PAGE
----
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“Physical Loss” and “Physical Damage” in Business Interruption Insurance Claims

Physical Loss” and “Physical Damage” in Business Interruption Insurance Claims

As we have discussed in other posts, business interruption insurance protects businesses against losses in situations where a business is physically incapable of opening its doors to its customers. Since many businesses have been either ordered to close, or have had their normal operations severely curtailed, by civil authorities in response to the COVID-19 epidemic, many businesses have filed business interruption claims with their insurers only to have those claims rejected because the insurer states that it is only liable for claims where there is direct “physical damage.”

In today’s post the business interruption claims lawyer at The Doan Law Firm takes note of three recent lawsuits contesting such “physical damage only” rejections by arguing that a mandatory closure or business activity restriction order issued by a state or local government causes a business to suffer a direct physical loss, even if there is no physical damage to the business location. A brief discussion of these cases is presented in the following sections.

  • On April 3rd the owners of Prime Time Sports Grill, a restaurant/bar operation located in Tampa, filed a lawsuit in federal court against Lloyd’s of London after the international insurance giant rejected Prime Time’s business interruption claim. The restaurant is alleging that the March 17th order issued by Florida Governor Ron DeSantis closing bars and restaurants throughout the state caused the business to suffer a direct physical loss because it was denied use of its business location.

  • Also on April 3rd, Indiana Repertory Theatre filed a lawsuit against Cincinnati Casualty Company after the insurer rejected its business interruption loss claim. The theater is arguing that its losses are a direct result of the forced loss of use of its facilities by complying with state-imposed COVID-19 mitigation measures. The lawsuit also states that its insurance policy does not contain an epidemic diseases and that its forced closing is equivalent to a direct physical loss and thus falls within the direct physical loss coverage with its insurer, Cincinnati Casualty.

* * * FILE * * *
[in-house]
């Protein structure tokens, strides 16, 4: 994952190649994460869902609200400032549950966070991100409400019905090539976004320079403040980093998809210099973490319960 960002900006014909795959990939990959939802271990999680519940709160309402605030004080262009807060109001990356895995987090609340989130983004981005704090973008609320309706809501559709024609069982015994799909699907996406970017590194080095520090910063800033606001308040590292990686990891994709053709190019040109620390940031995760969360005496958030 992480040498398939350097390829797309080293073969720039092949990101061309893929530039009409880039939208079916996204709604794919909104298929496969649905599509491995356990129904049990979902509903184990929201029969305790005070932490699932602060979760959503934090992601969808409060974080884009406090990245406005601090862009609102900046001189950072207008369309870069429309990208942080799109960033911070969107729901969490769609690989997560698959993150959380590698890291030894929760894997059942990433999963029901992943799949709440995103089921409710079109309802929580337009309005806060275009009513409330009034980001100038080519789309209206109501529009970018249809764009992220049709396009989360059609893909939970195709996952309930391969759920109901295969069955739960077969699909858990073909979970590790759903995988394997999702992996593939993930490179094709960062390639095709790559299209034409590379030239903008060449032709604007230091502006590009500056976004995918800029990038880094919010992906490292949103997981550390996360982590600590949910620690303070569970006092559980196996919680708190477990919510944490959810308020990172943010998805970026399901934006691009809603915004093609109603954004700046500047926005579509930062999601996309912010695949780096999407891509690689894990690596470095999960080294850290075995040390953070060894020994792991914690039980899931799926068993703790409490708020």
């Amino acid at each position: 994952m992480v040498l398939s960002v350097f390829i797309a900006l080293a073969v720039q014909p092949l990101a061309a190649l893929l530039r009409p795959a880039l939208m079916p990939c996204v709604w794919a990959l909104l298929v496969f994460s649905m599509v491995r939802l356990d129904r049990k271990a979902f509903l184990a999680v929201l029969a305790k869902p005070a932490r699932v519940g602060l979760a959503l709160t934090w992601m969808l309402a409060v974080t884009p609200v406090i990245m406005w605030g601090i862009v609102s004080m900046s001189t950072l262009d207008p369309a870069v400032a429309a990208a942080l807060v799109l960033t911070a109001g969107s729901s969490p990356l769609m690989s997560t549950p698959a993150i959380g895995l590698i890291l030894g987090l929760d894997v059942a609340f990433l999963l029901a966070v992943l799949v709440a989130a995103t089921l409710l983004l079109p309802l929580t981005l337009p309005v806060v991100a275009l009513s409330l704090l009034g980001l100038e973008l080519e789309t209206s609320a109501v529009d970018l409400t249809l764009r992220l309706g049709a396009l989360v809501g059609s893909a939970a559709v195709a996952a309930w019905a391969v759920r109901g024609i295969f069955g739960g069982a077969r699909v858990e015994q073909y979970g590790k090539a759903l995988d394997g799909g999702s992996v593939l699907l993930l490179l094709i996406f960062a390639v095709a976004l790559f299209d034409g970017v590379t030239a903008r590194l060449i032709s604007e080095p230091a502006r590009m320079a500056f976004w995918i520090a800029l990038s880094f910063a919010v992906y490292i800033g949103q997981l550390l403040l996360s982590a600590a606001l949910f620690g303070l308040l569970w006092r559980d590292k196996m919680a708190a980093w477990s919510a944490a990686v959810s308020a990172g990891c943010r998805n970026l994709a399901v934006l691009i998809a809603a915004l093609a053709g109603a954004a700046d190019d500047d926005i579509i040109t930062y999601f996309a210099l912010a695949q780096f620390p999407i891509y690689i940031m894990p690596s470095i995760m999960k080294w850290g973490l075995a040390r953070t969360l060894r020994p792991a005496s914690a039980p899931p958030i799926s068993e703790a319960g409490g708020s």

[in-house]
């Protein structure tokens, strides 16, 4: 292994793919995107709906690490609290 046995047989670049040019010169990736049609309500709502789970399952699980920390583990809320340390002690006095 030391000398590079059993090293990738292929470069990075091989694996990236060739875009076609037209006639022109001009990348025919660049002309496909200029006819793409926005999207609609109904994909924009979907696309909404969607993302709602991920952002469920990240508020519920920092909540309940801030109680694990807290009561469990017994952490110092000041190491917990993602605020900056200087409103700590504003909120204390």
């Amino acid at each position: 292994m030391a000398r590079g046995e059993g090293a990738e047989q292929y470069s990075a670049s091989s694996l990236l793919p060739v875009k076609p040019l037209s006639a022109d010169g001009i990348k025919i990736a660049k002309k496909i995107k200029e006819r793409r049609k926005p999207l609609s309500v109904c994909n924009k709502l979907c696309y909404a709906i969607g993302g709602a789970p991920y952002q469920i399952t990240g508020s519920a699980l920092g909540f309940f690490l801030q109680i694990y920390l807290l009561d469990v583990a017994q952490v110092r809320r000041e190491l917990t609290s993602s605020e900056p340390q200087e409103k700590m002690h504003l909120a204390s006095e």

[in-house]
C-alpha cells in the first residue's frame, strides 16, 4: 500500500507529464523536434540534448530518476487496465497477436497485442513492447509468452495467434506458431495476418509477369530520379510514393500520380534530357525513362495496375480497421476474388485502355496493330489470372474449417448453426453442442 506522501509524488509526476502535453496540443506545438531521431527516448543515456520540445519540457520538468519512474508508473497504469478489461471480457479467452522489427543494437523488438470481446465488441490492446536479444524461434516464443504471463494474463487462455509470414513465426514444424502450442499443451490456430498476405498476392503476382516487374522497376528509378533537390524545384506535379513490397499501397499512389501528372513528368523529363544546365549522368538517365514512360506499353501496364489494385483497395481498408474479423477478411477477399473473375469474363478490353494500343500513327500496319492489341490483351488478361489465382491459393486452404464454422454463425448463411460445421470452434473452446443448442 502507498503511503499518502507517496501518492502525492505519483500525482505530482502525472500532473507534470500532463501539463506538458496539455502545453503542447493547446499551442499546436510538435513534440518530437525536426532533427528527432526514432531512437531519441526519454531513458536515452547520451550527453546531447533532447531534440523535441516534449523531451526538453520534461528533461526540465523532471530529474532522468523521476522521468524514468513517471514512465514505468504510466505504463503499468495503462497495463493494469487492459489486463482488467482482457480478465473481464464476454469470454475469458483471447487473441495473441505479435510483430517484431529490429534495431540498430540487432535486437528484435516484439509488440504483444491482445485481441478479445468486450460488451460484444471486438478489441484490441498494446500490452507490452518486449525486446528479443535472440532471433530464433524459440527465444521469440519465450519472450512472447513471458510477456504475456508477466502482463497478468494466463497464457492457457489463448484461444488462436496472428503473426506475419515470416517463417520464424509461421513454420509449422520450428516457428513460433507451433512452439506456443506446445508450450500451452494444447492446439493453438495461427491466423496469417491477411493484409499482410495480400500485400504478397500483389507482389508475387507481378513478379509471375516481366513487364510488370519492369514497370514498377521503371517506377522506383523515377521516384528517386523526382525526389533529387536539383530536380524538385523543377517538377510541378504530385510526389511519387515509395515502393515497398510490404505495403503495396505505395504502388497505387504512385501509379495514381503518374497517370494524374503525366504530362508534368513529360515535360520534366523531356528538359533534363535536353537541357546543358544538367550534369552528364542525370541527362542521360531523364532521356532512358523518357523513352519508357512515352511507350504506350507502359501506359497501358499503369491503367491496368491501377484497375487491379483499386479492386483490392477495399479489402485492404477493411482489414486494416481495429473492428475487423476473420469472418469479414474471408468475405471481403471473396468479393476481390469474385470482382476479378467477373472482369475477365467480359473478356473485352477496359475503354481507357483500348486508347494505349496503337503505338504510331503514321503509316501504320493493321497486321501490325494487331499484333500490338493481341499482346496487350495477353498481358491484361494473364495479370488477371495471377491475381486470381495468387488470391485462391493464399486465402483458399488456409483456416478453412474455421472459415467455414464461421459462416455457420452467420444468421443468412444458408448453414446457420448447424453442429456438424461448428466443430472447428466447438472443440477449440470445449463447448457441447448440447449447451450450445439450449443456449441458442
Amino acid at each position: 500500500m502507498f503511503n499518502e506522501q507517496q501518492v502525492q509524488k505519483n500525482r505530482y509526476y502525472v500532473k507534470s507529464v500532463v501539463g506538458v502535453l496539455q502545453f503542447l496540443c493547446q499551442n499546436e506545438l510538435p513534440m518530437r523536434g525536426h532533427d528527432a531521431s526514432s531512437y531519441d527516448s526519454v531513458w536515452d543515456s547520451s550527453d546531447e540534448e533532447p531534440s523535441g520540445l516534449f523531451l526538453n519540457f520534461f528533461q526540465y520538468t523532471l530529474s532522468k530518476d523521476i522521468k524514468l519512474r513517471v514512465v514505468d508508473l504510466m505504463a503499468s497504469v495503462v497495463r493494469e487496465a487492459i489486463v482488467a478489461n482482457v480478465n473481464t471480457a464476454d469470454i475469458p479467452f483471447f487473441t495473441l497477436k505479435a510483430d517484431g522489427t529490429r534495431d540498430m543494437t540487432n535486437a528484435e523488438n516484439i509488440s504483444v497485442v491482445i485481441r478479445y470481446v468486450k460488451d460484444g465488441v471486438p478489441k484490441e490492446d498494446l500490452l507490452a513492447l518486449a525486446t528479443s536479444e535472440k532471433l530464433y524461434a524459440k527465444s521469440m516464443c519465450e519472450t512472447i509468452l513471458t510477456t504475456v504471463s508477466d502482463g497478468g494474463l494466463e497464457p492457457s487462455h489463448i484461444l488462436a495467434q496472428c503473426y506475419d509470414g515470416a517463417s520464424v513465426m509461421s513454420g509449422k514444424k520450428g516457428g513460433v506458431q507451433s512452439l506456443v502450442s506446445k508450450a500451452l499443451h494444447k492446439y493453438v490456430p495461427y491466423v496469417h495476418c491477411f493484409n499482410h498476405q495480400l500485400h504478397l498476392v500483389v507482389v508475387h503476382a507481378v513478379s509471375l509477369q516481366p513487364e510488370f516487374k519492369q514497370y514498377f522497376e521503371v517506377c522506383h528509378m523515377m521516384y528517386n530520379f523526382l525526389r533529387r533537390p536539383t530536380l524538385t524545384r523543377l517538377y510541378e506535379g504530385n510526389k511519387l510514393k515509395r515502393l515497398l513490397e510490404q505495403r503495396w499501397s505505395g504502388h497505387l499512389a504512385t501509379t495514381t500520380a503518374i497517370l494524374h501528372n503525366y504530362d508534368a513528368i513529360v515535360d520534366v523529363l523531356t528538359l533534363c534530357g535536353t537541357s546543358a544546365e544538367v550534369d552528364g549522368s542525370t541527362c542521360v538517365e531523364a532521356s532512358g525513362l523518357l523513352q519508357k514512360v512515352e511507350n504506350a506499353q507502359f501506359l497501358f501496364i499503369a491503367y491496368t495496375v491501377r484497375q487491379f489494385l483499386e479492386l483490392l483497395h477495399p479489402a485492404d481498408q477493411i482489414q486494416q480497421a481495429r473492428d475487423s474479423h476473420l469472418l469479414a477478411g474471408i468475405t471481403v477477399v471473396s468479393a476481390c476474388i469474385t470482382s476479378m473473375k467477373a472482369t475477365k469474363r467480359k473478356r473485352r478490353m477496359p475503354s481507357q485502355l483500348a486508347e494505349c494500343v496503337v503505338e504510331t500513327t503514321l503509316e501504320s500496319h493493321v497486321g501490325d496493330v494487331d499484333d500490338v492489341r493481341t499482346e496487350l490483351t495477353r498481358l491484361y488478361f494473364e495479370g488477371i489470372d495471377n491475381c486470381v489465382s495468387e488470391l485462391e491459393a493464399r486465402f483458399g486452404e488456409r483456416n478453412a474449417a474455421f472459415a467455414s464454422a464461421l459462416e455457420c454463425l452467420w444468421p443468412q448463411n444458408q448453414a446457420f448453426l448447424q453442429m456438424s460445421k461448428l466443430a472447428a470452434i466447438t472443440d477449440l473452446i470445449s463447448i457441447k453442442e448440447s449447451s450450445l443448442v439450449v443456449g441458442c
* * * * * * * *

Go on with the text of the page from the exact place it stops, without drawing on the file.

• On April 7th the company that owns and operates the Ollie Irene restaurant in the Birmingham (AL) suburb of Mountain Brook sued Farmers Insurance Exchange after the restaurant’s business interruption claim was rejected by its insurer. The restaurant is arguing that, by restricting its operations to curbside delivery, state and local orders implemented in response to the COVID-19 epidemic have impaired physical access to its business and thus caused a direct physical loss that is covered by its business interruption insurance. The insurer, Farmers Exchange, is contending that no physical loss has occurred and that its policy directly excludes losses due to epidemic diseases.

In each of the above lawsuits, the business owners are arguing that a civil authority closing order has prevented customers from patronizing their business and that such orders also prevent the business from carrying on its normal operations. Thus, a civil authority closing order has the same direct physical effect on a business as if it was damaged by a fire or an earthquake and their business interruption claims should be honored by their insurers. Further, they assert, even if their claims are rejected on “no physical damage” grounds, they are still covered by the civil authority interruption clause of their policies.

At The Doan Law Firm, we have advanc e d these same arguments since business closing orders began to be issued in the earliest days of the COVID-19 epidemic. We remain confident that both the individual state courts (which have jurisdiction over their respective states’ insurance regulations) and the federal courts will accept this reasoning and order insurers to honor these claims by businesses that have been shut down through no fault of their own!


If your business interruption insurance claim has been denied, we invite you to contact the business interruption claims lawyer at The Doan Law Firm, a national law practice with offices located throughout the country, to arrange a free review of your rejected business interruption claim and a discussion of the options that may be available to you.

When you contact our firm there is never a charge to review that facts in your business interruption claim rejection case or to speak with our business interruption claims lawyer nor does our free case review require that you hire us as your legal counsel. Should you later decide that a lawsuit is in order, and that you would like to have us represent you in court, we are willing to assume full responsibility for all aspects of preparing your case for trial in exchange for an agreed-upon percentage of the final settlement we are prepared to win for you.

At The Doan Law Firm, if we don’t win your business interruption claim case we don’t collect a fee and you owe us nothing!

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